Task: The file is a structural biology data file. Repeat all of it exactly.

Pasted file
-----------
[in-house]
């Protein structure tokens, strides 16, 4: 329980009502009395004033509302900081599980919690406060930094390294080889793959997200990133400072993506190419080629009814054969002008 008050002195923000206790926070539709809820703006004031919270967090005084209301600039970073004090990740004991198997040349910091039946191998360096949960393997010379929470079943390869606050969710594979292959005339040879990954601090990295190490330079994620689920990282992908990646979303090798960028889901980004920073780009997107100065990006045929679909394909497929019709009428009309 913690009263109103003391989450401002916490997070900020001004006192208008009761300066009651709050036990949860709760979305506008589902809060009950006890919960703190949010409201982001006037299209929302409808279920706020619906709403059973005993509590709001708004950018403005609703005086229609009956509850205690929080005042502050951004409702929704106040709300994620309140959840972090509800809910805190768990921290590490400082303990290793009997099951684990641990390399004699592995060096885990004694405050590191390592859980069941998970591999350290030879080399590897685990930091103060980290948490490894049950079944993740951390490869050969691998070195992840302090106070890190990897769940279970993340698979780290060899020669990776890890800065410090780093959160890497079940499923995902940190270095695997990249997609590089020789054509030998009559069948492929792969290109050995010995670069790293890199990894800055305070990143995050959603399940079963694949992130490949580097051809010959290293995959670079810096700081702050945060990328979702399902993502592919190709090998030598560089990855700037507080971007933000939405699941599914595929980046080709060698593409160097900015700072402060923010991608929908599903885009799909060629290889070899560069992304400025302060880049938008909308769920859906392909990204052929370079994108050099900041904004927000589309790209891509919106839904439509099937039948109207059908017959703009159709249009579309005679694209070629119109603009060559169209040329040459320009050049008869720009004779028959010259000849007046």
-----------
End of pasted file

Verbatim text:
[in-house]
């Protein structure tokens, strides 16, 4: 329980009502009395004033509302900081599980919690406060930094390294080889793959997200990133400072993506190419080629009814054969002008 008050002195923000206790926070539709809820703006004031919270967090005084209301600039970073004090990740004991198997040349910091039946191998360096949960393997010379929470079943390869606050969710594979292959005339040879990954601090990295190490330079994620689920990282992908990646979303090798960028889901980004920073780009997107100065990006045929679909394909497929019709009428009309 913690009263109103003391989450401002916490997070900020001004006192208008009761300066009651709050036990949860709760979305506008589902809060009950006890919960703190949010409201982001006037299209929302409808279920706020619906709403059973005993509590709001708004950018403005609703005086229609009956509850205690929080005042502050951004409702929704106040709300994620309140959840972090509800809910805190768990921290590490400082303990290793009997099951684990641990390399004699592995060096885990004694405050590191390592859980069941998970591999350290030879080399590897685990930091103060980290948490490894049950079944993740951390490869050969691998070195992840302090106070890190990897769940279970993340698979780290060899020669990776890890800065410090780093959160890497079940499923995902940190270095695997990249997609590089020789054509030998009559069948492929792969290109050995010995670069790293890199990894800055305070990143995050959603399940079963694949992130490949580097051809010959290293995959670079810096700081702050945060990328979702399902993502592919190709090998030598560089990855700037507080971007933000939405699941599914595929980046080709060698593409160097900015700072402060923010991608929908599903885009799909060629290889070899560069992304400025302060880049938008909308769920859906392909990204052929370079994108050099900041904004927000589309790209891509919106839904439509099937039948109207059908017959703009159709249009579309005679694209070629119109603009060559169209040329040459320009050049008869720009004779028959010259000849007046």